Chris and Fred discuss what it means to ‘assume’ something. We assume things all the time in our daily lives. We would never get anything done if we didn’t rely on quick ‘guesses’ about the world around us. But then there are those ‘assumptions’ that get us in trouble. So what’s the difference?
Join Chris and Fred as they discuss what it means to ‘assume’ something. Engineers often love making assumptions. Why?
- What is an ‘assumption?’ An assumption is essentially free information. It is ‘free’ because you don’t have to go and acquire it (as a rule). So you can (for example) assume that corrosion is the dominant failure mechanism of a component. That might then mean that all you need to do to ensure that it is reliable is to ensure that we protect the component from moisture (and other things that cause corrosion to occur). This is a good assumption if you can explain a valid rationale based on genuine experience. There is no need to test things for conclusions that you can come up with yourself.
- What is a ‘bad’ assumption? Assuming that products fail with a constant hazard rate (for example). This implies that your product doesn’t wear out, or wear in. In other words, a product that is working 100 years from now is just as likely to fail by the end of the day as a brand-new product.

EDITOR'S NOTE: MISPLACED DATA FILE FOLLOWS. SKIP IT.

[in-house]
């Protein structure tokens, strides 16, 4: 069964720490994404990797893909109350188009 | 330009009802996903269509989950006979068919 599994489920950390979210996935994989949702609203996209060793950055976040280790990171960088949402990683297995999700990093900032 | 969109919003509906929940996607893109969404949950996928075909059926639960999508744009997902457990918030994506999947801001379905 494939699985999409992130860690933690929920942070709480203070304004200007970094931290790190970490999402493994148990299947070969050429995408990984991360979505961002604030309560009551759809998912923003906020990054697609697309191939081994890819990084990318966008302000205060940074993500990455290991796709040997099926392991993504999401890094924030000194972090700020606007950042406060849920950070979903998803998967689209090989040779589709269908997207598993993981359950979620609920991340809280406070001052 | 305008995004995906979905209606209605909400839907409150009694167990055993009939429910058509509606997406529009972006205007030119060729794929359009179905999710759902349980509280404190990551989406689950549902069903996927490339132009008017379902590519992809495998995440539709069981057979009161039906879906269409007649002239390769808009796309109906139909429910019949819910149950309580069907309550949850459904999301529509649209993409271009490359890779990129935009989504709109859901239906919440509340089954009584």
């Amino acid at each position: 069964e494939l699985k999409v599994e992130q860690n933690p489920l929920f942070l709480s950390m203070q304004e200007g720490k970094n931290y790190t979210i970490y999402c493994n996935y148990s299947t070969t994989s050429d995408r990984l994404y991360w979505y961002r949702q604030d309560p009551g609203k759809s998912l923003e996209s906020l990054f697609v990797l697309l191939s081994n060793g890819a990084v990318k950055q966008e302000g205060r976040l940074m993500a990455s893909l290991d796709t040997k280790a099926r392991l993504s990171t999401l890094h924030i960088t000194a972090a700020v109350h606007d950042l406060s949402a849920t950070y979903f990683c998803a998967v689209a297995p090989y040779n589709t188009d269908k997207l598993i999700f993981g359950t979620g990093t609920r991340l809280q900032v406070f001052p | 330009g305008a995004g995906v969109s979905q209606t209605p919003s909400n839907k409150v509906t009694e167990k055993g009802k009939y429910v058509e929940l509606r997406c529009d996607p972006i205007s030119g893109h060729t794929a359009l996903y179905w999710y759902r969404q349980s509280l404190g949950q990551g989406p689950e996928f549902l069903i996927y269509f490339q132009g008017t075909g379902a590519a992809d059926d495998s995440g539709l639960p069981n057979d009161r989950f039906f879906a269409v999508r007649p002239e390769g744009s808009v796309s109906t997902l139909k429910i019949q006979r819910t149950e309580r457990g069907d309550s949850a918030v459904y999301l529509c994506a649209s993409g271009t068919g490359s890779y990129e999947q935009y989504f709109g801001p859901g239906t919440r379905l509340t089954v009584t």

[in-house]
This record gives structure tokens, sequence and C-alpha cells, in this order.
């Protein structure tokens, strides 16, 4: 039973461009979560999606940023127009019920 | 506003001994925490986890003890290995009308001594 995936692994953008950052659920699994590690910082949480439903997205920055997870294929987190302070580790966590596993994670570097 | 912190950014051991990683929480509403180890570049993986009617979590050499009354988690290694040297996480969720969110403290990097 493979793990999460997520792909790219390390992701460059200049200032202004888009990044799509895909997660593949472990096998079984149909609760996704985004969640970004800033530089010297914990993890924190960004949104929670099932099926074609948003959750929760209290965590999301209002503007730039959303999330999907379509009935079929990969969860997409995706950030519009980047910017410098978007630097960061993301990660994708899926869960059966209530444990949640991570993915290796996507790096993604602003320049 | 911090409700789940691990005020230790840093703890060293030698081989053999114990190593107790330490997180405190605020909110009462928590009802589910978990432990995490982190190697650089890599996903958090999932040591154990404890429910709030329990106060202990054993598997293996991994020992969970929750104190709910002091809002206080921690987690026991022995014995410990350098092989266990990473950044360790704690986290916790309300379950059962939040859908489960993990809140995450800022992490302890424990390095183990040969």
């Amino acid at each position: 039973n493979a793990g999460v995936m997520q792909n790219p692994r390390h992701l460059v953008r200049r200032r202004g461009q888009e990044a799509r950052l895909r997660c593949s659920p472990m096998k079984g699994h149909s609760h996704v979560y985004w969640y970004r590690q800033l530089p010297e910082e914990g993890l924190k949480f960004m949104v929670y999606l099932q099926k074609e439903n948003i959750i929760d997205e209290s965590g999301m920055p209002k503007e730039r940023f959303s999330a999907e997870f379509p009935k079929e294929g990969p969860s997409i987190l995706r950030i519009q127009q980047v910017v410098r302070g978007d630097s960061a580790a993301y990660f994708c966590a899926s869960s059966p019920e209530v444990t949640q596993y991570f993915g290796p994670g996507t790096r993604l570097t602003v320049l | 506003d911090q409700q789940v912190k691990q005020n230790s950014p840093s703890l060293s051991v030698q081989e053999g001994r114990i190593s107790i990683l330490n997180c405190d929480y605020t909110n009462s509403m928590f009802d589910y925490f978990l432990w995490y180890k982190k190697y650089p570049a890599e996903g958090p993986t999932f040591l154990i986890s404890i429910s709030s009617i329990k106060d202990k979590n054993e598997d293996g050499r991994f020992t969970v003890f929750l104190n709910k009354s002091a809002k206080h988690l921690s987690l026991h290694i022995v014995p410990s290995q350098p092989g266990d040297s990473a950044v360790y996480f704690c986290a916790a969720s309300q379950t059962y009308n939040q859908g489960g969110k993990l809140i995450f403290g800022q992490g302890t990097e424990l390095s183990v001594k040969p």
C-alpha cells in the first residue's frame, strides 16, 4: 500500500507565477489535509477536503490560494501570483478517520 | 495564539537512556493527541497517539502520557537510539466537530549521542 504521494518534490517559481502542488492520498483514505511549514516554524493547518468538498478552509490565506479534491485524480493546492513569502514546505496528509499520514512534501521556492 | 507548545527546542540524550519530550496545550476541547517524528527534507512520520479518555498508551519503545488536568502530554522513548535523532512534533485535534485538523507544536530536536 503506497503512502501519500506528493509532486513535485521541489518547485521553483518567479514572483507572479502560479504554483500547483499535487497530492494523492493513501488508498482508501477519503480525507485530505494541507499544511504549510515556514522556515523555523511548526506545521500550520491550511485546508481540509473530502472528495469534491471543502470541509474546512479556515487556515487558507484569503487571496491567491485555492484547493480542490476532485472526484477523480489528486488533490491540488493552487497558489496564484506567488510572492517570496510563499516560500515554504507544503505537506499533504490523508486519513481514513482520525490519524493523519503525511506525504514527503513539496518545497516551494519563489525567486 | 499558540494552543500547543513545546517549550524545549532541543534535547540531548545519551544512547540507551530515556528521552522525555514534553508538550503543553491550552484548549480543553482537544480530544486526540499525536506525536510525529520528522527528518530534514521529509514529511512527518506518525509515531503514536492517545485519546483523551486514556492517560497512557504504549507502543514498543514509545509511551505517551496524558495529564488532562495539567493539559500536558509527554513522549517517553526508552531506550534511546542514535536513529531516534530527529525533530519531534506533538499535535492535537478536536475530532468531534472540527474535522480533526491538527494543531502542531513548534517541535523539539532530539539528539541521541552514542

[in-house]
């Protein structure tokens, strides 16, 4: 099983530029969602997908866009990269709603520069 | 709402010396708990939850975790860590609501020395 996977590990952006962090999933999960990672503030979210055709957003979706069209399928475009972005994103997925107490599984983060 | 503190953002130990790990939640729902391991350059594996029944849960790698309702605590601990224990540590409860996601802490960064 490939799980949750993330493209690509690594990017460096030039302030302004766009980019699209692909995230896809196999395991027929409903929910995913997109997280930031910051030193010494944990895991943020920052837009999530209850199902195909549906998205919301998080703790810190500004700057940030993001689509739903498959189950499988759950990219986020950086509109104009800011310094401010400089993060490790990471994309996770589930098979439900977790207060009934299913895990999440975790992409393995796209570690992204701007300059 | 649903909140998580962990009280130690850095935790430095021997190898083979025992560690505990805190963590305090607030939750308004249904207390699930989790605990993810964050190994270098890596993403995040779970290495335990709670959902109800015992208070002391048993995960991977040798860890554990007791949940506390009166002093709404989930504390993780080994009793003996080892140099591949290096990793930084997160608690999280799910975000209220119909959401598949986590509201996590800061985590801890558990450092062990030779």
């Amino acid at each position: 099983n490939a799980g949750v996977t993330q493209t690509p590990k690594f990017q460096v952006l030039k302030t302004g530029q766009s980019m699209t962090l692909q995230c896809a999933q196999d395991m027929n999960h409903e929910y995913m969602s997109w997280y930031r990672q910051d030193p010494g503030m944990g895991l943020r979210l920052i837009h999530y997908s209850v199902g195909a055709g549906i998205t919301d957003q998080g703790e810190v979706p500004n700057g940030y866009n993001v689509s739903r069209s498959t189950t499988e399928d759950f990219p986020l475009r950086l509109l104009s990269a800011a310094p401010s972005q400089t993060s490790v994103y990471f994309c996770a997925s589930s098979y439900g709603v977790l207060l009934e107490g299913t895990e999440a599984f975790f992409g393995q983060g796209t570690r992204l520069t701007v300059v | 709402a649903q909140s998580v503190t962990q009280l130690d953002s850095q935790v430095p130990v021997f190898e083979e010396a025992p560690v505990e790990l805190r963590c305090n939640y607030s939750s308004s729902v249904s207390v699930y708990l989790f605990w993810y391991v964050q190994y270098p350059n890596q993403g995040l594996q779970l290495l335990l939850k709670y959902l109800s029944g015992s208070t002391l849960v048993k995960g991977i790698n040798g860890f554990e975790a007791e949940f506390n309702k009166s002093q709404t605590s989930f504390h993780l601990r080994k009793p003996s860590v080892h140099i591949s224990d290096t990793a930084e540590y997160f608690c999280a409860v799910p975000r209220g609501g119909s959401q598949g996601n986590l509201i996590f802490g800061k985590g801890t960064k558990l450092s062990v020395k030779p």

- Why are we tempted to make bad assumptions? It always comes down to people wanting to create the perception of progress, sometimes at the expense of actual progress. Assuming a constant hazard rate for products makes all the mathematics much easier. Which means you can do things like fill in spreadsheets, write reports, predict reliability and lots of other things really quickly. The problem is that these numbers are largely meaningless because pretty much nothing has a constant hazard rate.
- You can assume a bull is a cow, but now matter how much you milk it, you won’t get any milk.
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